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FCC declines to disclose when employees are in job talks with outside groups

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The letter was in response to FCC Commissioner Meredith Attwell Baker taking a job with Comcast after voting in favor of Comcast's merger with NBC-Universal. She said the company only approached her about a job after she voted on the merger.  

Although employees can voluntarily submit recusal statements to the agency, the letters are not currently released to the public.

On Friday, the FCC declined Public Knowledge's request.

"Because recusal statements are now voluntary under government-wide ethics rules, release of such statements could deter their submission — a negative effect that generally would outweigh the benefits of disclosure," wrote Austin Schlick, the FCC's general counsel. "In the case of requests for access to recusal statements covering entities with which a former FCC employee actually accepted employment, however, the balance tips in favor of disclosure and access will be granted."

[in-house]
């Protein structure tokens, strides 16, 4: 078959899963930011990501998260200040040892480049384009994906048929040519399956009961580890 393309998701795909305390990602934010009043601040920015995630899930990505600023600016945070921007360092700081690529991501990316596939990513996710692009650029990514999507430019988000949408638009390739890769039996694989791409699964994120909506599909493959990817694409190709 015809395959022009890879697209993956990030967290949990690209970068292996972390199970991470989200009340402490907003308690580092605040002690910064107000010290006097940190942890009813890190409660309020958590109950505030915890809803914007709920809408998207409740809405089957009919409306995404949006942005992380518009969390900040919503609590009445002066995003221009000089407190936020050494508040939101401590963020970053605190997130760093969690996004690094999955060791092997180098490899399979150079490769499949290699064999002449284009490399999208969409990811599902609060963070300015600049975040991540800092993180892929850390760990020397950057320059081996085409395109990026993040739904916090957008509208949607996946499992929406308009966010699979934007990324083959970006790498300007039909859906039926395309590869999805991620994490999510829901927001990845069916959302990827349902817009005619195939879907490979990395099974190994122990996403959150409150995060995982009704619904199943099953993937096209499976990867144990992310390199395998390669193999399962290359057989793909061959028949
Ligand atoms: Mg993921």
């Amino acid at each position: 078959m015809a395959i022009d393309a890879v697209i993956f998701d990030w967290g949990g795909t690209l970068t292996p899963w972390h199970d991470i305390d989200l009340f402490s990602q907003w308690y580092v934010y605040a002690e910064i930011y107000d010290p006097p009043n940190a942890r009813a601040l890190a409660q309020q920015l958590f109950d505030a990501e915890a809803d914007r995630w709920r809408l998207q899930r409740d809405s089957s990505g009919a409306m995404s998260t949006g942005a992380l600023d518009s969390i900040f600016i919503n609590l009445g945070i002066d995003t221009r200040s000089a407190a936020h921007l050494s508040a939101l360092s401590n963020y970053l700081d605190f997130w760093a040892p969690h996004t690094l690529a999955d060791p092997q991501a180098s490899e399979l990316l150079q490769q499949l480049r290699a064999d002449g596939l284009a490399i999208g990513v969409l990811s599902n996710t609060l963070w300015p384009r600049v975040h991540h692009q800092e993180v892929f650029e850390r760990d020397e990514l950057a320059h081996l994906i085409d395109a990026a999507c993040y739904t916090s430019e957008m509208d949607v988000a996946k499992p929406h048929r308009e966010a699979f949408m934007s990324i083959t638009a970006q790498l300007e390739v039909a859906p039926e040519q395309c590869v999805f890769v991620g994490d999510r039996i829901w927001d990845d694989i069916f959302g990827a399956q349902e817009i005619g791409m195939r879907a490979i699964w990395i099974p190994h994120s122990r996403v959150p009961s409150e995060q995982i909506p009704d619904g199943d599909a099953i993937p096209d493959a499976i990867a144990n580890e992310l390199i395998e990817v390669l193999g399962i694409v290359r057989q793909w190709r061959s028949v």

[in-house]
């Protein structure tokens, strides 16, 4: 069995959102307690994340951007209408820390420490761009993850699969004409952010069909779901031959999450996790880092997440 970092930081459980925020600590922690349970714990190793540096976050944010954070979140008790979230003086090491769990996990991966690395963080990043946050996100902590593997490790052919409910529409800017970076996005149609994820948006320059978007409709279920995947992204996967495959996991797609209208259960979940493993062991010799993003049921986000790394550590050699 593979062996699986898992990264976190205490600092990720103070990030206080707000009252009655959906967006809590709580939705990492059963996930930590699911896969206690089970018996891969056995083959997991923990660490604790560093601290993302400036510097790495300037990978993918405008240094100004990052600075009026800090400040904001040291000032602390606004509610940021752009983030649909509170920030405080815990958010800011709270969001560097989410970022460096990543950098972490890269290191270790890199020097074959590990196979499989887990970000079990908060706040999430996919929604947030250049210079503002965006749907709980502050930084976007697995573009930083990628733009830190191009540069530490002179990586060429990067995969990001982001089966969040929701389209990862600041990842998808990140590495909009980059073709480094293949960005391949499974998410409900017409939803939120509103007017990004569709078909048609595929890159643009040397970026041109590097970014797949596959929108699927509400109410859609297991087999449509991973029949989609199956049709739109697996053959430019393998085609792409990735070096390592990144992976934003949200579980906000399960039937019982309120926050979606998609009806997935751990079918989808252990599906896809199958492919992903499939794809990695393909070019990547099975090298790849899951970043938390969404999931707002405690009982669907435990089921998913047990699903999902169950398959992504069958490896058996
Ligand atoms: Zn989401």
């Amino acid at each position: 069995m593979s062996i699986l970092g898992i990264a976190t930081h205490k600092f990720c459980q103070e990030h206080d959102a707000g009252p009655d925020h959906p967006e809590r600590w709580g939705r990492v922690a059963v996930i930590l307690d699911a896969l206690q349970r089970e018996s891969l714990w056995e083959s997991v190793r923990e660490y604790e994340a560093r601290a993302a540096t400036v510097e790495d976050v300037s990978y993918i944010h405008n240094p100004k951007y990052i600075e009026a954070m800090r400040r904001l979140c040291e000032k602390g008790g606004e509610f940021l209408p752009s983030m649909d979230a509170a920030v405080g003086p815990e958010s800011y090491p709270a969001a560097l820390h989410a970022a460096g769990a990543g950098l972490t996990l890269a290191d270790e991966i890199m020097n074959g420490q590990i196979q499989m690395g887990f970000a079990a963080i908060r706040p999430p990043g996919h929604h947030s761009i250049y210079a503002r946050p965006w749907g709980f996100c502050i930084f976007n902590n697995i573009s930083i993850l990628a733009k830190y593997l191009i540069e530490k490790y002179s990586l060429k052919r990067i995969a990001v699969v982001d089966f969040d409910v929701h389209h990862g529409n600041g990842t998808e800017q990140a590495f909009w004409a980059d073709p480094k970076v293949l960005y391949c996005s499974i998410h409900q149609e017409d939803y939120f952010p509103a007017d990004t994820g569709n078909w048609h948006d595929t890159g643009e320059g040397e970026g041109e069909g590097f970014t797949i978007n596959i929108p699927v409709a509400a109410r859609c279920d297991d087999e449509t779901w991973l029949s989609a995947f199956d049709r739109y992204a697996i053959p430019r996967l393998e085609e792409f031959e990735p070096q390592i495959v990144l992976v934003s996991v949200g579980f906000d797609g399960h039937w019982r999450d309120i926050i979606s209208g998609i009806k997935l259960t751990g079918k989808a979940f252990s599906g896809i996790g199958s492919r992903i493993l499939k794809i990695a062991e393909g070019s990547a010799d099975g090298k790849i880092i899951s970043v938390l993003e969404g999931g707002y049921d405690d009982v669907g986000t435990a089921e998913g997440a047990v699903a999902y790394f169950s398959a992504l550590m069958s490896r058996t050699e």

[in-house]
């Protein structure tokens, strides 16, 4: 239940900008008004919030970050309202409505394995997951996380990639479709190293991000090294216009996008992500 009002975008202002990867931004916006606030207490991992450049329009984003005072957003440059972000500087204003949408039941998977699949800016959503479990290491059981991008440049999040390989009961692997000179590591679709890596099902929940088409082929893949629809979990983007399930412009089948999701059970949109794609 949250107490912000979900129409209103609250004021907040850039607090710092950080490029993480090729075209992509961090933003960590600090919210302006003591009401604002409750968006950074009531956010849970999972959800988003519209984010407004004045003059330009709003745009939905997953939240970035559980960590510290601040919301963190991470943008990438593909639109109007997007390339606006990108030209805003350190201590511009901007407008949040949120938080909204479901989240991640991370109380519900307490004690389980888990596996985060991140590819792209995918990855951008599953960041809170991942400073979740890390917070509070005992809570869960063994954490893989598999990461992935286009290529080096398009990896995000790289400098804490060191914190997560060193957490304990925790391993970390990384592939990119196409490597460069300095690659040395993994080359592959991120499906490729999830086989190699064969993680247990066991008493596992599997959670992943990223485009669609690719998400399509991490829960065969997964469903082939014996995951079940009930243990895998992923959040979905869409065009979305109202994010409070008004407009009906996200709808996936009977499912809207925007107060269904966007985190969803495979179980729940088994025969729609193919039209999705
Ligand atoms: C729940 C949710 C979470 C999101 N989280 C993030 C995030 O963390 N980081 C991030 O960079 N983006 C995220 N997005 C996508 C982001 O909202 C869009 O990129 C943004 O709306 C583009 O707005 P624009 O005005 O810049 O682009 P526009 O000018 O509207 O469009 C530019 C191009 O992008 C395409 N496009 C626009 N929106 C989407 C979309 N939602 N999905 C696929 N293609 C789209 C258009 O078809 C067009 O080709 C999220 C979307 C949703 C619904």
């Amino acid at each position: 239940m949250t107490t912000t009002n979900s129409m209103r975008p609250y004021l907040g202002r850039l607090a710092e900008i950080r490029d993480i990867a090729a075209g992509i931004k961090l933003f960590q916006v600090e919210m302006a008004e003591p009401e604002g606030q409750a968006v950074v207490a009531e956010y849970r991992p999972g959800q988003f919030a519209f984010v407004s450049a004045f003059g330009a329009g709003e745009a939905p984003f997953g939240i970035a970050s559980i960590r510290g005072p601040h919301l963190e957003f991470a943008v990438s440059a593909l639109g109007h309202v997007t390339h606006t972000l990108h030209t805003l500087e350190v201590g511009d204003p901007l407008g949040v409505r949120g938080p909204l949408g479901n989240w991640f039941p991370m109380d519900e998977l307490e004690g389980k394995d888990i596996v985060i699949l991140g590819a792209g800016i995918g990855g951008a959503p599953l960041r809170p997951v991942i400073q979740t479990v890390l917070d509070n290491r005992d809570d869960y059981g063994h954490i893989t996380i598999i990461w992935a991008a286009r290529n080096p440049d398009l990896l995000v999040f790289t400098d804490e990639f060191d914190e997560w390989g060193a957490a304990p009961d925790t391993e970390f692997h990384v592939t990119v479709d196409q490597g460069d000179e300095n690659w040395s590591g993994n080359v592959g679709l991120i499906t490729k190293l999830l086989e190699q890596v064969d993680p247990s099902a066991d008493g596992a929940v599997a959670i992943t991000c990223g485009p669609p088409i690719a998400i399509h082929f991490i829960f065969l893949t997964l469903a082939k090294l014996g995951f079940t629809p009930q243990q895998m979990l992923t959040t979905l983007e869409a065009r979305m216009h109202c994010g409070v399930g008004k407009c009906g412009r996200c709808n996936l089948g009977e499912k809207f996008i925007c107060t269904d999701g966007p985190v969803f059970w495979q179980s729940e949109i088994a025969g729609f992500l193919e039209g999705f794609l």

Public Knowledge criticized the decision. 

“At a time when public confidence in government is at a low ebb, and when the Obama Administration has promised high levels of transparency, it is disappointing that the Federal Communications Commission (FCC) would shield from the public potential transitions of Commission staff to private industry," Harold Feld, Public Knowledge's legal director, said in a statement. 

“While we recognize the need for privacy, we also recognize the need for the public to be aware of the extent to which regulators may be seeking or discussing employment with companies they regulate."